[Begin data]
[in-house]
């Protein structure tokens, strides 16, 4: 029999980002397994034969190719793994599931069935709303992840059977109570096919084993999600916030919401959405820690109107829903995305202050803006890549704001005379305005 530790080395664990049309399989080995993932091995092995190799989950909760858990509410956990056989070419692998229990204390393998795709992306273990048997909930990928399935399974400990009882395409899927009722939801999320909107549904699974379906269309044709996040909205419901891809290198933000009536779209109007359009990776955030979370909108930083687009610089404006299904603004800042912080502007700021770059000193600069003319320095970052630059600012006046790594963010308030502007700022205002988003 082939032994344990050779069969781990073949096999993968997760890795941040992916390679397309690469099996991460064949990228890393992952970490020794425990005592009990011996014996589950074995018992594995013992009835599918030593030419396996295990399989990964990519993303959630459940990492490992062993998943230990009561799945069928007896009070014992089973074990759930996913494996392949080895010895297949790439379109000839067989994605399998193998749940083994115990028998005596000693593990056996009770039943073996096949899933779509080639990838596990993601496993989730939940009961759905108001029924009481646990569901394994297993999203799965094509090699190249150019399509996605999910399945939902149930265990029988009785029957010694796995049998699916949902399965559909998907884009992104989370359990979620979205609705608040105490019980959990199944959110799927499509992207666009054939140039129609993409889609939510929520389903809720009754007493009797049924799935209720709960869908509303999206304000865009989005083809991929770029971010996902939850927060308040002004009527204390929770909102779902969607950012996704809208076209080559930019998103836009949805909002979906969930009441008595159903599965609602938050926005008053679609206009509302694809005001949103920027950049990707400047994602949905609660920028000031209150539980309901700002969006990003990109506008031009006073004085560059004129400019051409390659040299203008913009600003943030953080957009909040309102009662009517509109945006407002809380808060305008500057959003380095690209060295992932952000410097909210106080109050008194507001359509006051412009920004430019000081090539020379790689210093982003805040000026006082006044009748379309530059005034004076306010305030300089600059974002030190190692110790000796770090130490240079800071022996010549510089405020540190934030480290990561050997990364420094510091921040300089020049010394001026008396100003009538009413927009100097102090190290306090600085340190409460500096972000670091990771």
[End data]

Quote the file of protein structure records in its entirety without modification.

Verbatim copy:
[in-house]
């Protein structure tokens, strides 16, 4: 029999980002397994034969190719793994599931069935709303992840059977109570096919084993999600916030919401959405820690109107829903995305202050803006890549704001005379305005 530790080395664990049309399989080995993932091995092995190799989950909760858990509410956990056989070419692998229990204390393998795709992306273990048997909930990928399935399974400990009882395409899927009722939801999320909107549904699974379906269309044709996040909205419901891809290198933000009536779209109007359009990776955030979370909108930083687009610089404006299904603004800042912080502007700021770059000193600069003319320095970052630059600012006046790594963010308030502007700022205002988003 082939032994344990050779069969781990073949096999993968997760890795941040992916390679397309690469099996991460064949990228890393992952970490020794425990005592009990011996014996589950074995018992594995013992009835599918030593030419396996295990399989990964990519993303959630459940990492490992062993998943230990009561799945069928007896009070014992089973074990759930996913494996392949080895010895297949790439379109000839067989994605399998193998749940083994115990028998005596000693593990056996009770039943073996096949899933779509080639990838596990993601496993989730939940009961759905108001029924009481646990569901394994297993999203799965094509090699190249150019399509996605999910399945939902149930265990029988009785029957010694796995049998699916949902399965559909998907884009992104989370359990979620979205609705608040105490019980959990199944959110799927499509992207666009054939140039129609993409889609939510929520389903809720009754007493009797049924799935209720709960869908509303999206304000865009989005083809991929770029971010996902939850927060308040002004009527204390929770909102779902969607950012996704809208076209080559930019998103836009949805909002979906969930009441008595159903599965609602938050926005008053679609206009509302694809005001949103920027950049990707400047994602949905609660920028000031209150539980309901700002969006990003990109506008031009006073004085560059004129400019051409390659040299203008913009600003943030953080957009909040309102009662009517509109945006407002809380808060305008500057959003380095690209060295992932952000410097909210106080109050008194507001359509006051412009920004430019000081090539020379790689210093982003805040000026006082006044009748379309530059005034004076306010305030300089600059974002030190190692110790000796770090130490240079800071022996010549510089405020540190934030480290990561050997990364420094510091921040300089020049010394001026008396100003009538009413927009100097102090190290306090600085340190409460500096972000670091990771």